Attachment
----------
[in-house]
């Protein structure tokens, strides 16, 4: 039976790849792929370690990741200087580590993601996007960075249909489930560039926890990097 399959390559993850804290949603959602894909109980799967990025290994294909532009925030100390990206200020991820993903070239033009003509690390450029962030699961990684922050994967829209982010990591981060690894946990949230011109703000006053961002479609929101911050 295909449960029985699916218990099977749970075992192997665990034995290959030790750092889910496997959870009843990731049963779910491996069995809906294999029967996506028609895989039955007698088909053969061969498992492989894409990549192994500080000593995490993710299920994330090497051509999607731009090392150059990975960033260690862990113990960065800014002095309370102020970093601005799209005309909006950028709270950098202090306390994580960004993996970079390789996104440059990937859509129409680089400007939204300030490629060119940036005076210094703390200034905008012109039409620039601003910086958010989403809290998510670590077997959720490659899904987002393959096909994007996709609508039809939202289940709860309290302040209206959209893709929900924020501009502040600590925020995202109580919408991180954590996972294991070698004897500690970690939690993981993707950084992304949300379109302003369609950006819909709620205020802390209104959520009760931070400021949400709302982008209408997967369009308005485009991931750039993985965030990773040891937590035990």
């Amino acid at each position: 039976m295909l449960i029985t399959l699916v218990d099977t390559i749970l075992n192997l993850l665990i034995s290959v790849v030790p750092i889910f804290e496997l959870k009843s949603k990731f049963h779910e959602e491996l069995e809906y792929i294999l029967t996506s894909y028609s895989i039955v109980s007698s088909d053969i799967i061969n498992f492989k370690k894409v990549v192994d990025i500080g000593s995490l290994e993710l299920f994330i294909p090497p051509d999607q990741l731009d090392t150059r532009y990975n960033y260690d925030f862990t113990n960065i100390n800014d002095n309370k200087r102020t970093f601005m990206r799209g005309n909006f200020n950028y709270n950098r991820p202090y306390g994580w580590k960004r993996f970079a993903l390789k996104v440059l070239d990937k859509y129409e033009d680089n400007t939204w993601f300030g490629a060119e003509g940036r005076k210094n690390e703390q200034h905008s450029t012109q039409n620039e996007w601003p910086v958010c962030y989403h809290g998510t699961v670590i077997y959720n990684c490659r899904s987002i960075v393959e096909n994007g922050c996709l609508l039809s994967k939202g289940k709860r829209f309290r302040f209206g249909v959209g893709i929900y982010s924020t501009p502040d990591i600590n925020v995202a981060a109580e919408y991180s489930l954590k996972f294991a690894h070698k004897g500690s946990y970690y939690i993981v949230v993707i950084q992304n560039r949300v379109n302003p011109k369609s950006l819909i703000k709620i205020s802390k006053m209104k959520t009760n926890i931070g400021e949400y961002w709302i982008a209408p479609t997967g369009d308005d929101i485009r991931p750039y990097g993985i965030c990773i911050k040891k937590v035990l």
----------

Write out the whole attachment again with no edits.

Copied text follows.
[in-house]
């Protein structure tokens, strides 16, 4: 039976790849792929370690990741200087580590993601996007960075249909489930560039926890990097 399959390559993850804290949603959602894909109980799967990025290994294909532009925030100390990206200020991820993903070239033009003509690390450029962030699961990684922050994967829209982010990591981060690894946990949230011109703000006053961002479609929101911050 295909449960029985699916218990099977749970075992192997665990034995290959030790750092889910496997959870009843990731049963779910491996069995809906294999029967996506028609895989039955007698088909053969061969498992492989894409990549192994500080000593995490993710299920994330090497051509999607731009090392150059990975960033260690862990113990960065800014002095309370102020970093601005799209005309909006950028709270950098202090306390994580960004993996970079390789996104440059990937859509129409680089400007939204300030490629060119940036005076210094703390200034905008012109039409620039601003910086958010989403809290998510670590077997959720490659899904987002393959096909994007996709609508039809939202289940709860309290302040209206959209893709929900924020501009502040600590925020995202109580919408991180954590996972294991070698004897500690970690939690993981993707950084992304949300379109302003369609950006819909709620205020802390209104959520009760931070400021949400709302982008209408997967369009308005485009991931750039993985965030990773040891937590035990």
């Amino acid at each position: 039976m295909l449960i029985t399959l699916v218990d099977t390559i749970l075992n192997l993850l665990i034995s290959v790849v030790p750092i889910f804290e496997l959870k009843s949603k990731f049963h779910e959602e491996l069995e809906y792929i294999l029967t996506s894909y028609s895989i039955v109980s007698s088909d053969i799967i061969n498992f492989k370690k894409v990549v192994d990025i500080g000593s995490l290994e993710l299920f994330i294909p090497p051509d999607q990741l731009d090392t150059r532009y990975n960033y260690d925030f862990t113990n960065i100390n800014d002095n309370k200087r102020t970093f601005m990206r799209g005309n909006f200020n950028y709270n950098r991820p202090y306390g994580w580590k960004r993996f970079a993903l390789k996104v440059l070239d990937k859509y129409e033009d680089n400007t939204w993601f300030g490629a060119e003509g940036r005076k210094n690390e703390q200034h905008s450029t012109q039409n620039e996007w601003p910086v958010c962030y989403h809290g998510t699961v670590i077997y959720n990684c490659r899904s987002i960075v393959e096909n994007g922050c996709l609508l039809s994967k939202g289940k709860r829209f309290r302040f209206g249909v959209g893709i929900y982010s924020t501009p502040d990591i600590n925020v995202a981060a109580e919408y991180s489930l954590k996972f294991a690894h070698k004897g500690s946990y970690y939690i993981v949230v993707i950084q992304n560039r949300v379109n302003p011109k369609s950006l819909i703000k709620i205020s802390k006053m209104k959520t009760n926890i931070g400021e949400y961002w709302i982008a209408p479609t997967g369009d308005d929101i485009r991931p750039y990097g993985i965030c990773i911050k040891k937590v035990l």